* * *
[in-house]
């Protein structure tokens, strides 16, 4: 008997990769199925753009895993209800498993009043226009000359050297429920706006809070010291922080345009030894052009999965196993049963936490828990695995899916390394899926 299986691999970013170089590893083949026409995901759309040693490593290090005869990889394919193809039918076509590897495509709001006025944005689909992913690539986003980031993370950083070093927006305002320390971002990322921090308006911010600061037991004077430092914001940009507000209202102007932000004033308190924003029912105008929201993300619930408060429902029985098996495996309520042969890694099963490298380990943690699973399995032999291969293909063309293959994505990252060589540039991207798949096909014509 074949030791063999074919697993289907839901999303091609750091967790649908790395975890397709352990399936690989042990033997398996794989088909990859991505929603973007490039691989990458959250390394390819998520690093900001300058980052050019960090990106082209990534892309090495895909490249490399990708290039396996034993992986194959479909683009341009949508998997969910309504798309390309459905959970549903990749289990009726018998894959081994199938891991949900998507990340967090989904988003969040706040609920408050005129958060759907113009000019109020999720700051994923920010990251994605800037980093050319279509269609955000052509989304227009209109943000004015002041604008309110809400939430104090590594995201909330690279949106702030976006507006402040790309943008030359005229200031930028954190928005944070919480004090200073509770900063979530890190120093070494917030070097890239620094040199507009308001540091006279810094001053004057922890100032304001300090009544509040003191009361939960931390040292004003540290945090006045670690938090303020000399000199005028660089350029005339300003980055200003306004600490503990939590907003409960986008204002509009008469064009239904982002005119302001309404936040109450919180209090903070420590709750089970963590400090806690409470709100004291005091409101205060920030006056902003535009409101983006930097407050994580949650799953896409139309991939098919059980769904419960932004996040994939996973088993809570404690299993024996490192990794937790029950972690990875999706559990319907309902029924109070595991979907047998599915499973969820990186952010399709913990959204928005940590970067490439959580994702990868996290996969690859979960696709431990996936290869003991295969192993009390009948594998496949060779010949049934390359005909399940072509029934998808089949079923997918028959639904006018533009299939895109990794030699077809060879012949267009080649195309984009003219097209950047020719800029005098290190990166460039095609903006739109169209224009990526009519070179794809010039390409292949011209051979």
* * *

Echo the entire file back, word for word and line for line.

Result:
[in-house]
């Protein structure tokens, strides 16, 4: 008997990769199925753009895993209800498993009043226009000359050297429920706006809070010291922080345009030894052009999965196993049963936490828990695995899916390394899926 299986691999970013170089590893083949026409995901759309040693490593290090005869990889394919193809039918076509590897495509709001006025944005689909992913690539986003980031993370950083070093927006305002320390971002990322921090308006911010600061037991004077430092914001940009507000209202102007932000004033308190924003029912105008929201993300619930408060429902029985098996495996309520042969890694099963490298380990943690699973399995032999291969293909063309293959994505990252060589540039991207798949096909014509 074949030791063999074919697993289907839901999303091609750091967790649908790395975890397709352990399936690989042990033997398996794989088909990859991505929603973007490039691989990458959250390394390819998520690093900001300058980052050019960090990106082209990534892309090495895909490249490399990708290039396996034993992986194959479909683009341009949508998997969910309504798309390309459905959970549903990749289990009726018998894959081994199938891991949900998507990340967090989904988003969040706040609920408050005129958060759907113009000019109020999720700051994923920010990251994605800037980093050319279509269609955000052509989304227009209109943000004015002041604008309110809400939430104090590594995201909330690279949106702030976006507006402040790309943008030359005229200031930028954190928005944070919480004090200073509770900063979530890190120093070494917030070097890239620094040199507009308001540091006279810094001053004057922890100032304001300090009544509040003191009361939960931390040292004003540290945090006045670690938090303020000399000199005028660089350029005339300003980055200003306004600490503990939590907003409960986008204002509009008469064009239904982002005119302001309404936040109450919180209090903070420590709750089970963590400090806690409470709100004291005091409101205060920030006056902003535009409101983006930097407050994580949650799953896409139309991939098919059980769904419960932004996040994939996973088993809570404690299993024996490192990794937790029950972690990875999706559990319907309902029924109070595991979907047998599915499973969820990186952010399709913990959204928005940590970067490439959580994702990868996290996969690859979960696709431990996936290869003991295969192993009390009948594998496949060779010949049934390359005909399940072509029934998808089949079923997918028959639904006018533009299939895109990794030699077809060879012949267009080649195309984009003219097209950047020719800029005098290190990166460039095609903006739109169209224009990526009519070179794809010039390409292949011209051979």